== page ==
Costco Adopts New Sustainable Seafood Policy
February 26, 2011 – By Nick Engelfried
Thanks to pressure from its customers and from environmental advocacy group Greenpeace, one of the biggest store chains in the United States will no longer sell twelve highly threatened types of fish on its shelves. Supermarket giant Costco’s new sustainable seafood policy is designed to alleviate pressure on fish that could disappear from the oceans forever without swift action that lets their populations recover.
Environmental activists spent eight months pressuring Costco to adopt a sustainable seafood policy, after discovering twelve species and groups of related species on Greenpeace’s “red list” of threatened marine life. Red listed species previously sold by Costco stores which will no longer be purchased by the company include swordfish, bluefin tuna, sharks, rays, and Chilean sea bass. Costco says it will not go back to stocking the shelves with these fish unless it can find populations that are harvested using sustainable methods certified by a third-party source. The move will help decrease pressure on some of the ocean’s biggest, strangest, and most fascinating marine life.
To persuade Costco to stop selling red listed species, more than 100,000 Greenpeace supporters sent email messages to the company’s CEO, asking the supermarket chain to help protect the oceans. Volunteers surveyed Costco stores to gather information about which threatened species were being sold there, and handed out leaflets to customers explaining how Costco purchases were hurting fish populations. At one point Greenpeace even flew the airship A. E. Bates over Costco headquarters in the state of Washington. A banner hanging from the side of the airship read “Costco: Wholesale Ocean Destruction.”
In the past Greenpeace had successfully used similar tactics to persuade companies like Trader Joes and Target to adopt sustainable seafood policies. However Costco, as one of the world’s largest store chains, presented a new level of challenge. “This is a huge win for the oceans,” said Greenpeace campaigner Casson Trenor, announcing the Costco victory to supporters in an email. “Costco is one of the largest seafood retailers in the US and they’ll no longer be selling twelve red list species.”
Threatened marine life isn’t off the hook yet, as many stores still sell species at risk of extinction. Greenpeace is now gearing up to challenge Wal-Mart and SUPERVALU, two of the biggest retail chains in the country, to follow in Costco’s footsteps. Greenpeace will also be watching what Costco does closely, to ensure the company follows through on its new commitments to sea life protection.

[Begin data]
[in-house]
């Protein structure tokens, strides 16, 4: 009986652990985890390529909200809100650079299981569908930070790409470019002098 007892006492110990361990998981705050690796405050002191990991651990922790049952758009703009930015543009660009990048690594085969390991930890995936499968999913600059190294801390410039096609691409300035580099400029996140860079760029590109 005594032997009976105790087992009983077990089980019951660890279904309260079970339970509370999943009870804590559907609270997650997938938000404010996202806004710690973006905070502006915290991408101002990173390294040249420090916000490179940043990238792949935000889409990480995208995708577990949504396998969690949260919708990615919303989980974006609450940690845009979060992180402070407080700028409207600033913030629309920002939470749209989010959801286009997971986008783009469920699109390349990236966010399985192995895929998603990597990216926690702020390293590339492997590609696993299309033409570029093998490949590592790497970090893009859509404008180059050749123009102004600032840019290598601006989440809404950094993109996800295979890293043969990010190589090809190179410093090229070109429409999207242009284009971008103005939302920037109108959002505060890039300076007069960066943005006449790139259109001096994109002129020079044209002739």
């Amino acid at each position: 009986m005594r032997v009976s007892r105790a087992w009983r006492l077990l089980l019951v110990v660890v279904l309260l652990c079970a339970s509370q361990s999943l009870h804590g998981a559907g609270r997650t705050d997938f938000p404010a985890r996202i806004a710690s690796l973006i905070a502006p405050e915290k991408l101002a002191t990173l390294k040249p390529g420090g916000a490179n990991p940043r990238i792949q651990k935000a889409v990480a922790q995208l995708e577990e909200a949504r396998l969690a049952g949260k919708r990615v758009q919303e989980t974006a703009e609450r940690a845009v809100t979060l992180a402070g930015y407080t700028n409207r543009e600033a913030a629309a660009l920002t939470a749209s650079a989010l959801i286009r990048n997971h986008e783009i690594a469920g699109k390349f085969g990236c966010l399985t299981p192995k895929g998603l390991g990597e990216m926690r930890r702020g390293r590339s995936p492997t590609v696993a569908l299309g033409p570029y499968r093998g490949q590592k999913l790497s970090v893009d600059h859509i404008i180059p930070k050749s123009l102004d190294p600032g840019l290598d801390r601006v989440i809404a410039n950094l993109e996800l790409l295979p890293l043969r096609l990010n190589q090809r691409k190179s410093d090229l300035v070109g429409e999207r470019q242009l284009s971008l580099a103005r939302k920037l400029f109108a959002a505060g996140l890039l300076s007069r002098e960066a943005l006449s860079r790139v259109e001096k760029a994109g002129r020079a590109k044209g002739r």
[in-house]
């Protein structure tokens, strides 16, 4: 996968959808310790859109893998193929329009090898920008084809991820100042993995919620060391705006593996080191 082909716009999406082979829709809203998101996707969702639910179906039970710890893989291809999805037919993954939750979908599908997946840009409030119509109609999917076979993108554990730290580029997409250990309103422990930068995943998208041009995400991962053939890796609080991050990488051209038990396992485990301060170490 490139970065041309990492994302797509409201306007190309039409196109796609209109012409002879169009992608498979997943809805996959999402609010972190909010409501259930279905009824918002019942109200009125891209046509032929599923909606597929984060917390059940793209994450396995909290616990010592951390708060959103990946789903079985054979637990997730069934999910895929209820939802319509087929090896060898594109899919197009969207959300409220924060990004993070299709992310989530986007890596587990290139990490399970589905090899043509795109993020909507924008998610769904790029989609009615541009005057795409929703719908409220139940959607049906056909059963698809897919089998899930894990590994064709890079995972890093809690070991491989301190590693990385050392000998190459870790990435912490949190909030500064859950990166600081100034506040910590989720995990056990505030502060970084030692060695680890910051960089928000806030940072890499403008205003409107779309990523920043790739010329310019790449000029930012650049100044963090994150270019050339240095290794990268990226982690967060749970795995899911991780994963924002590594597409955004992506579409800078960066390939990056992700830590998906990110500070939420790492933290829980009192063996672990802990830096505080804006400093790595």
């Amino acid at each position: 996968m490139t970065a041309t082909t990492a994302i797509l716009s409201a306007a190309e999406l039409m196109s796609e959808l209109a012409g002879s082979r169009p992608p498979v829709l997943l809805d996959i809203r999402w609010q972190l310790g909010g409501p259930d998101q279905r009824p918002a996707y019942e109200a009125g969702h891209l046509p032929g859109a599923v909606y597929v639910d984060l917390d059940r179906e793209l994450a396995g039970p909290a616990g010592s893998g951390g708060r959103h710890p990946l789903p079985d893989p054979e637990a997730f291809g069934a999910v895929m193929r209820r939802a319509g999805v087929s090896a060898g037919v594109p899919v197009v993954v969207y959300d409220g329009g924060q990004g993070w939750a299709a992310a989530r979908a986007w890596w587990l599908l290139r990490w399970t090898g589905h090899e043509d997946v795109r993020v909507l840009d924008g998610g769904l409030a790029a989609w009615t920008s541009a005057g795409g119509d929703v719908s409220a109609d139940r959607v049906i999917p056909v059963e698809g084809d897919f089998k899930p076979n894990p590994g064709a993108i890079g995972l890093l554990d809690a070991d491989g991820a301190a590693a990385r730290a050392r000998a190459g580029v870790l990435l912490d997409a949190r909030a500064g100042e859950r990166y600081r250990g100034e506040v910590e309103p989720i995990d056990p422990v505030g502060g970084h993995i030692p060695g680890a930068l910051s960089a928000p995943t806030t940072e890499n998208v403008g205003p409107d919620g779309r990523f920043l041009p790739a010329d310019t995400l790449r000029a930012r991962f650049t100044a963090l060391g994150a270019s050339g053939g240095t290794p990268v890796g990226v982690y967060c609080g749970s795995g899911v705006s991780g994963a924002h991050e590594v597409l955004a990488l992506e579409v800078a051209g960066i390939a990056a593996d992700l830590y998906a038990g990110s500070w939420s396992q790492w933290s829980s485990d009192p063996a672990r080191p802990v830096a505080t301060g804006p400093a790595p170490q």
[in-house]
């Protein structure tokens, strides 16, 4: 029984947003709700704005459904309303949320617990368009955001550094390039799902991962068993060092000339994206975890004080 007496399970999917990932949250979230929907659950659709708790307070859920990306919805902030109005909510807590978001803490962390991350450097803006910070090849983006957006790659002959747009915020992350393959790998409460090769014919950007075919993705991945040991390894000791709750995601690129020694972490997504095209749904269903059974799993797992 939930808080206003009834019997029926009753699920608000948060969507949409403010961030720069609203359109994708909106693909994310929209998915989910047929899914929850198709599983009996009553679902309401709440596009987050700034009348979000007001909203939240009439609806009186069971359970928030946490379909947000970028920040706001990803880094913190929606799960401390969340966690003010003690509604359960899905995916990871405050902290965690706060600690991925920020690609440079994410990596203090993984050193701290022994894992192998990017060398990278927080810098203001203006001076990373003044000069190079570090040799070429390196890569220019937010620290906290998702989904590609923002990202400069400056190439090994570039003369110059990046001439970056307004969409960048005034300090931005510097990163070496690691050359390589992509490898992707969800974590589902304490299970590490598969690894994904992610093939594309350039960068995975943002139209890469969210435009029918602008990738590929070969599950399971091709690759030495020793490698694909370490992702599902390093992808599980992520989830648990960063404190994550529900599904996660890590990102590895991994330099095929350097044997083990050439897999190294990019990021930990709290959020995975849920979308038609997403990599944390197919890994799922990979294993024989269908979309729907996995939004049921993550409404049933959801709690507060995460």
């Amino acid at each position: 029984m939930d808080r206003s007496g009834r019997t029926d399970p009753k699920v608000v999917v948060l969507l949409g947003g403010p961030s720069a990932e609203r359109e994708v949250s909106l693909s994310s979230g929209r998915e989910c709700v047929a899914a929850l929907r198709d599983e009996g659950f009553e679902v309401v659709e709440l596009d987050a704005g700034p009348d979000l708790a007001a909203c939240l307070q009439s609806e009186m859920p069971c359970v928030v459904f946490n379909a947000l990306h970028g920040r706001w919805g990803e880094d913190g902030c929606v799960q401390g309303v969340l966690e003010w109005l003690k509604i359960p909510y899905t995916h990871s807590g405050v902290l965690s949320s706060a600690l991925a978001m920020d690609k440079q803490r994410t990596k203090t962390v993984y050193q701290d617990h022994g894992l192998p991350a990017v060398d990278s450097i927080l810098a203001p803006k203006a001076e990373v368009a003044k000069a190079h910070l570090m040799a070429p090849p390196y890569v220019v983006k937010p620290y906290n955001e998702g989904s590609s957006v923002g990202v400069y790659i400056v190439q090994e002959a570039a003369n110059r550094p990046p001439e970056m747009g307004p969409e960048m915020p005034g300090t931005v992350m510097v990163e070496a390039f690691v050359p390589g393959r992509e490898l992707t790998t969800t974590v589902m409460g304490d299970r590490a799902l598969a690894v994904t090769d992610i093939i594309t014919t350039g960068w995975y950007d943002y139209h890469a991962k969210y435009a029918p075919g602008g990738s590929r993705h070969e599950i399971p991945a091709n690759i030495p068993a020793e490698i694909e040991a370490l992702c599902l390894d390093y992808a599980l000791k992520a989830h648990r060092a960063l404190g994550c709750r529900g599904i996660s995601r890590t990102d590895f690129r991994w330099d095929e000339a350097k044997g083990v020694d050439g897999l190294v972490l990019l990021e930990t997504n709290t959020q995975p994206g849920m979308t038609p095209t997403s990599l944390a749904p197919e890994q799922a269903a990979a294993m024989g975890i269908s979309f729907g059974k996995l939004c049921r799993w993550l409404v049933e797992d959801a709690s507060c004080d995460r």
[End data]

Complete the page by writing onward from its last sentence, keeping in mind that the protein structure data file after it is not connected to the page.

Declining fish stocks are a global problem, as technologically advanced methods of harvesting marine life have allowed fishing fleets to take more out of the oceans than ever before. Slightly over half the world’s fish stocks have been fully exploited, meaning their populations are under all the pressure they can sustainably take. Another 16% are over-exploited, and 7% are depleting—meaning the species is at risk of irreversible population declines. In addition to true fish species like sharks, tuna, and swordfish, marine invertebrates like the Atlantic sea scallop and ocean quahog are being unsustainably harvested as well.
Over-fishing harms not only the species immediately targeted, but also the surrounding marine ecosystem. Many fish sold for food in supermarkets are large predators that play an important role in ocean food chains. Removing predators like sharks and tuna can have unpredictable ripple effects on the marine environment, just as elimination of wolves and big cats alters terrestrial ecosystems. In addition destructive fishing methods can damage species other than the intended targets—for example trawling the sea floor for bottom-dwelling fish destroys fragile corals and threatens many non-target fish species swept up in the nets.
Ideally world governments would work together to bring an end to over-fishing. However this is a daunting challenge, partly because it is difficult to regulate and monitor fishing boats that go far out to sea. Given this reality one of the most effective ways to relieve pressure on fish stocks is for store chains to stop buying threatened species. Costco’s newly-unveiled sustainable seafood policy is a step in this direction.
Photo credit: Jon Connell